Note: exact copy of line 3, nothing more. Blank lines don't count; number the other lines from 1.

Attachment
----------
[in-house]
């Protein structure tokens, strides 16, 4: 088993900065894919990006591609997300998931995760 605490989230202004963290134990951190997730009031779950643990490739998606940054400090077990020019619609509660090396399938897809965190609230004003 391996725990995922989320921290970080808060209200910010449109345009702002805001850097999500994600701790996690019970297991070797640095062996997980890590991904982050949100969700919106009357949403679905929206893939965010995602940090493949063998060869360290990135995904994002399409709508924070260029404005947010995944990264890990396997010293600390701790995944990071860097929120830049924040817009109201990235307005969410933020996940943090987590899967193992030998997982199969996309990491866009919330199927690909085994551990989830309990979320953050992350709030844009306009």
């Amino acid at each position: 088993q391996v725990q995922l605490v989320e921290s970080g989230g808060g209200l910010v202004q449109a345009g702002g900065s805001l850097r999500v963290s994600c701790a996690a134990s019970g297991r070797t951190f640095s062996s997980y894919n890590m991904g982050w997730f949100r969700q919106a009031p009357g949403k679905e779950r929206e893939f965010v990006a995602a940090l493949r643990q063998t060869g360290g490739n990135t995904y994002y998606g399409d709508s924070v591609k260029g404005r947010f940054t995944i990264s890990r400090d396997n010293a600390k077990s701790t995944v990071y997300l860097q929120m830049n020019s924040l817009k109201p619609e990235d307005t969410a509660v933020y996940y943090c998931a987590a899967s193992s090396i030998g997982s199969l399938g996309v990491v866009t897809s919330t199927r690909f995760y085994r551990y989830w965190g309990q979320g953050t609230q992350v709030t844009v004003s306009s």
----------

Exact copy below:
């Amino acid at each position: 088993q391996v725990q995922l605490v989320e921290s970080g989230g808060g209200l910010v202004q449109a345009g702002g900065s805001l850097r999500v963290s994600c701790a996690a134990s019970g297991r070797t951190f640095s062996s997980y894919n890590m991904g982050w997730f949100r969700q919106a009031p009357g949403k679905e779950r929206e893939f965010v990006a995602a940090l493949r643990q063998t060869g360290g490739n990135t995904y994002y998606g399409d709508s924070v591609k260029g404005r947010f940054t995944i990264s890990r400090d396997n010293a600390k077990s701790t995944v990071y997300l860097q929120m830049n020019s924040l817009k109201p619609e990235d307005t969410a509660v933020y996940y943090c998931a987590a899967s193992s090396i030998g997982s199969l399938g996309v990491v866009t897809s919330t199927r690909f995760y085994r551990y989830w965190g309990q979320g953050t609230q992350v709030t844009v004003s306009s």